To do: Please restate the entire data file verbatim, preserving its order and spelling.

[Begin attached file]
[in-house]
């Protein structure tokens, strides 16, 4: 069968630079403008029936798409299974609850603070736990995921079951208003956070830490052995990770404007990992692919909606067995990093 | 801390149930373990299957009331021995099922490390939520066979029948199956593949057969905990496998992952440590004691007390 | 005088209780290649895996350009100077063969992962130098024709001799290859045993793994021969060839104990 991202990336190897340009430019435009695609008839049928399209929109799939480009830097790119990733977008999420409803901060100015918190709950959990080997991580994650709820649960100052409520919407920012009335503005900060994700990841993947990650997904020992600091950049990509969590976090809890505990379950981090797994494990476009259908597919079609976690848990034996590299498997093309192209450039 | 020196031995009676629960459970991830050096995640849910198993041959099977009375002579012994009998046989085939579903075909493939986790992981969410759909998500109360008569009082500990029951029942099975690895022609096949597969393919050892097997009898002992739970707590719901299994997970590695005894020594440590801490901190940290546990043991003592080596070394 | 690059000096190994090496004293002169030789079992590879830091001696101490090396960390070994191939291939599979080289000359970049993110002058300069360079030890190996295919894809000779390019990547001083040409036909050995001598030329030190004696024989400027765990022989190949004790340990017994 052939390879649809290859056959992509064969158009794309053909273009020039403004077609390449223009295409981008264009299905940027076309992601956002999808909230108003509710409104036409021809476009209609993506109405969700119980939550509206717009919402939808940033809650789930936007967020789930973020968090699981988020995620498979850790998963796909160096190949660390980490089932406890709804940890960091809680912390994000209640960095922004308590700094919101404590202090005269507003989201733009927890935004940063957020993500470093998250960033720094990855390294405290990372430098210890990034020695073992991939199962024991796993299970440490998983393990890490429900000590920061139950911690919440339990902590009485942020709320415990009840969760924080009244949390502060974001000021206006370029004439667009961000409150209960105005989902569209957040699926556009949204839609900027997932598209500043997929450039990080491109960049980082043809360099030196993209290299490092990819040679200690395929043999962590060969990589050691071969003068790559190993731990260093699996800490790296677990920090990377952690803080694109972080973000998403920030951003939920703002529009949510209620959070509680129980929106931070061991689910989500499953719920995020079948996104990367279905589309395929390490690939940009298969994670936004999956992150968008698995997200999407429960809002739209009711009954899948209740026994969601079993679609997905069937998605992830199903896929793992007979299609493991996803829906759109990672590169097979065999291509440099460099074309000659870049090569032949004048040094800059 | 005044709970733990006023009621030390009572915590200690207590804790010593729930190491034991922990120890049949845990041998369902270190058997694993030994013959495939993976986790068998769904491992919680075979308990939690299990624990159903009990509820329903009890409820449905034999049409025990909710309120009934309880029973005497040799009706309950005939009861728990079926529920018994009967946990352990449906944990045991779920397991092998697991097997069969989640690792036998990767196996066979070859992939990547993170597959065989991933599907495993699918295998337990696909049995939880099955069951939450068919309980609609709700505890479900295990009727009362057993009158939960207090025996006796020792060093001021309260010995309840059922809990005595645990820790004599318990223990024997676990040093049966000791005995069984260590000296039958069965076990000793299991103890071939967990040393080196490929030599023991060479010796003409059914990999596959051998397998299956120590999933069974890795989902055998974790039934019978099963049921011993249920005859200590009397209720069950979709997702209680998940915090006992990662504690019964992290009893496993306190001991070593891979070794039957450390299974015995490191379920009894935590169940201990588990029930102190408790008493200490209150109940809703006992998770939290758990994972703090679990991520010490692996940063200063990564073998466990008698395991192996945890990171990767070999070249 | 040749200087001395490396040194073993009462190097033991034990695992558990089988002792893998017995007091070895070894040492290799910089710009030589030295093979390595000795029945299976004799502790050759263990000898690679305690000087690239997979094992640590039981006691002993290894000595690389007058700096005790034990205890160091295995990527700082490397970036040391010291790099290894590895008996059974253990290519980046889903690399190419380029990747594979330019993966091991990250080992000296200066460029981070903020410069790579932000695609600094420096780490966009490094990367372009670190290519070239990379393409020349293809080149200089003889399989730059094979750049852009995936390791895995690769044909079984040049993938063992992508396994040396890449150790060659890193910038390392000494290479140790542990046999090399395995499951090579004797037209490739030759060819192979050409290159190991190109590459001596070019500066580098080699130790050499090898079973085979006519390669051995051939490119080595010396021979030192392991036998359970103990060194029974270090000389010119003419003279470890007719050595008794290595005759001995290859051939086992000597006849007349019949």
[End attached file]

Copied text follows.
[in-house]
């Protein structure tokens, strides 16, 4: 069968630079403008029936798409299974609850603070736990995921079951208003956070830490052995990770404007990992692919909606067995990093 | 801390149930373990299957009331021995099922490390939520066979029948199956593949057969905990496998992952440590004691007390 | 005088209780290649895996350009100077063969992962130098024709001799290859045993793994021969060839104990 991202990336190897340009430019435009695609008839049928399209929109799939480009830097790119990733977008999420409803901060100015918190709950959990080997991580994650709820649960100052409520919407920012009335503005900060994700990841993947990650997904020992600091950049990509969590976090809890505990379950981090797994494990476009259908597919079609976690848990034996590299498997093309192209450039 | 020196031995009676629960459970991830050096995640849910198993041959099977009375002579012994009998046989085939579903075909493939986790992981969410759909998500109360008569009082500990029951029942099975690895022609096949597969393919050892097997009898002992739970707590719901299994997970590695005894020594440590801490901190940290546990043991003592080596070394 | 690059000096190994090496004293002169030789079992590879830091001696101490090396960390070994191939291939599979080289000359970049993110002058300069360079030890190996295919894809000779390019990547001083040409036909050995001598030329030190004696024989400027765990022989190949004790340990017994 052939390879649809290859056959992509064969158009794309053909273009020039403004077609390449223009295409981008264009299905940027076309992601956002999808909230108003509710409104036409021809476009209609993506109405969700119980939550509206717009919402939808940033809650789930936007967020789930973020968090699981988020995620498979850790998963796909160096190949660390980490089932406890709804940890960091809680912390994000209640960095922004308590700094919101404590202090005269507003989201733009927890935004940063957020993500470093998250960033720094990855390294405290990372430098210890990034020695073992991939199962024991796993299970440490998983393990890490429900000590920061139950911690919440339990902590009485942020709320415990009840969760924080009244949390502060974001000021206006370029004439667009961000409150209960105005989902569209957040699926556009949204839609900027997932598209500043997929450039990080491109960049980082043809360099030196993209290299490092990819040679200690395929043999962590060969990589050691071969003068790559190993731990260093699996800490790296677990920090990377952690803080694109972080973000998403920030951003939920703002529009949510209620959070509680129980929106931070061991689910989500499953719920995020079948996104990367279905589309395929390490690939940009298969994670936004999956992150968008698995997200999407429960809002739209009711009954899948209740026994969601079993679609997905069937998605992830199903896929793992007979299609493991996803829906759109990672590169097979065999291509440099460099074309000659870049090569032949004048040094800059 | 005044709970733990006023009621030390009572915590200690207590804790010593729930190491034991922990120890049949845990041998369902270190058997694993030994013959495939993976986790068998769904491992919680075979308990939690299990624990159903009990509820329903009890409820449905034999049409025990909710309120009934309880029973005497040799009706309950005939009861728990079926529920018994009967946990352990449906944990045991779920397991092998697991097997069969989640690792036998990767196996066979070859992939990547993170597959065989991933599907495993699918295998337990696909049995939880099955069951939450068919309980609609709700505890479900295990009727009362057993009158939960207090025996006796020792060093001021309260010995309840059922809990005595645990820790004599318990223990024997676990040093049966000791005995069984260590000296039958069965076990000793299991103890071939967990040393080196490929030599023991060479010796003409059914990999596959051998397998299956120590999933069974890795989902055998974790039934019978099963049921011993249920005859200590009397209720069950979709997702209680998940915090006992990662504690019964992290009893496993306190001991070593891979070794039957450390299974015995490191379920009894935590169940201990588990029930102190408790008493200490209150109940809703006992998770939290758990994972703090679990991520010490692996940063200063990564073998466990008698395991192996945890990171990767070999070249 | 040749200087001395490396040194073993009462190097033991034990695992558990089988002792893998017995007091070895070894040492290799910089710009030589030295093979390595000795029945299976004799502790050759263990000898690679305690000087690239997979094992640590039981006691002993290894000595690389007058700096005790034990205890160091295995990527700082490397970036040391010291790099290894590895008996059974253990290519980046889903690399190419380029990747594979330019993966091991990250080992000296200066460029981070903020410069790579932000695609600094420096780490966009490094990367372009670190290519070239990379393409020349293809080149200089003889399989730059094979750049852009995936390791895995690769044909079984040049993938063992992508396994040396890449150790060659890193910038390392000494290479140790542990046999090399395995499951090579004797037209490739030759060819192979050409290159190991190109590459001596070019500066580098080699130790050499090898079973085979006519390669051995051939490119080595010396021979030192392991036998359970103990060194029974270090000389010119003419003279470890007719050595008794290595005759001995290859051939086992000597006849007349019949």